Global warming has a negative impact on public health in many ways. For the first time, research has been conducted into the impact of the temperature rise on the death rate due to heat.
According to this research, at least one in three deaths from heat in recent decades is attributable to the climate crisis. In fact, between 1991 and 2018, 37% of deaths from high temperatures were a direct result of global warming. The research emphasises the climate problem is not a matter for the future, people are already dying from it.
Researchers from the London School of Hygiene & Tropical Medicine and the University of Bern, in collaboration with the universities of Barcelona, Santiago de Compostela, Valencia and Madrid, drew that conclusion. The rate of deaths from the climate crisis is relatively high in Central and South America (up to 76% in Ecuador). It is also significant in southeast Asia (between 48% and 61%), according to the survey.
Effect in Spain
According to the research, Spain is one of the southern European countries with the largest temperature increase. Calculations show 704 people die every year in Spain as a result of the heat attributable to the climate crisis. In Madrid alone there are 177 deaths per year, in Barcelona 94 and in Seville 39. That is considerably more than in the central and northern European countries.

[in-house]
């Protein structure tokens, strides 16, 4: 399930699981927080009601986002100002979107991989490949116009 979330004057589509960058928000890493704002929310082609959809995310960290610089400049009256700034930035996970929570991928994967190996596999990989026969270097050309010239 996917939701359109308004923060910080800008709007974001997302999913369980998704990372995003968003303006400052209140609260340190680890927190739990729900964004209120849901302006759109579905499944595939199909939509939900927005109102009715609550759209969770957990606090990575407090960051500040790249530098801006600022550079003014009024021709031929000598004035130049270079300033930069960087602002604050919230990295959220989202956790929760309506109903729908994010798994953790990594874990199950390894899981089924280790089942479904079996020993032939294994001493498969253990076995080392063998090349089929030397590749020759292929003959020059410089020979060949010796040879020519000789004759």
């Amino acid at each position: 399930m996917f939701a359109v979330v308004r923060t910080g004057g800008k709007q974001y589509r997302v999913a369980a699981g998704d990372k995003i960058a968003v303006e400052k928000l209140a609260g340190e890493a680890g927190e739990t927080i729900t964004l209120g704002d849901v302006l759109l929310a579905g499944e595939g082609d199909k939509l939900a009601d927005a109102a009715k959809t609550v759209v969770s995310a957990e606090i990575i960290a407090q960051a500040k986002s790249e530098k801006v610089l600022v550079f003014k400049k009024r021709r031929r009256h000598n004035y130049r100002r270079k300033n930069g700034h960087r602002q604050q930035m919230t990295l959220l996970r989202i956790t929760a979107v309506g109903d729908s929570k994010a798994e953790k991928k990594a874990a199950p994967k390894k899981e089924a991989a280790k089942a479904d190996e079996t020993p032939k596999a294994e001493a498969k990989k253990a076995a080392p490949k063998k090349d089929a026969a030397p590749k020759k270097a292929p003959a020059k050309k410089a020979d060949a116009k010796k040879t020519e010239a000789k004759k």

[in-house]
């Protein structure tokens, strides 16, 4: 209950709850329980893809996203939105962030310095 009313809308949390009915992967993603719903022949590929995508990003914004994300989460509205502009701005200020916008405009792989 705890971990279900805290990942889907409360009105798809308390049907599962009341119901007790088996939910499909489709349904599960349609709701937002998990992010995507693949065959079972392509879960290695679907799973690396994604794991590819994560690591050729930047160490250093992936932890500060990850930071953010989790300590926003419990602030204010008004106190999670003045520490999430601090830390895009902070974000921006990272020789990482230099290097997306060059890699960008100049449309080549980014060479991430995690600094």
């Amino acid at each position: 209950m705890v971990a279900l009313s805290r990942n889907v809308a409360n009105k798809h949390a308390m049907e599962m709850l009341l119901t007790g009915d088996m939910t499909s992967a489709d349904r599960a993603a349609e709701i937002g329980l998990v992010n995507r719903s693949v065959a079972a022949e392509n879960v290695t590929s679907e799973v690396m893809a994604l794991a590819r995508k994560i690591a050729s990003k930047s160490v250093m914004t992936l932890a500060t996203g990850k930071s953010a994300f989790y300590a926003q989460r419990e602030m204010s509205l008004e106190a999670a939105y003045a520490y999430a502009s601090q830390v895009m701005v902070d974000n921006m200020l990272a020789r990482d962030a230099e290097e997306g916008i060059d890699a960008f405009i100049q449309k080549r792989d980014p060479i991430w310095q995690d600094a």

Efficient measures and strategies needed
Paradoxically, the poorer countries, which themselves make the smallest contribution to global warming, suffer the greatest consequences. The researchers therefore underline the importance of more efficient measures and strategies to prevent higher death rates. If this does not happen, the percentage of deaths directly attributable to the climate crisis will increase sharply.
The global temperature has currently warmed by about 1 degree. However, according to the researchers that is only a fraction of the further warming that will occur if CO2 emissions continue to increase uncontrollably. Southern European countries such as Spain are especially vulnerable to this warming. As a result, the death rate due to high temperatures will be relatively higher here than other parts of Europe.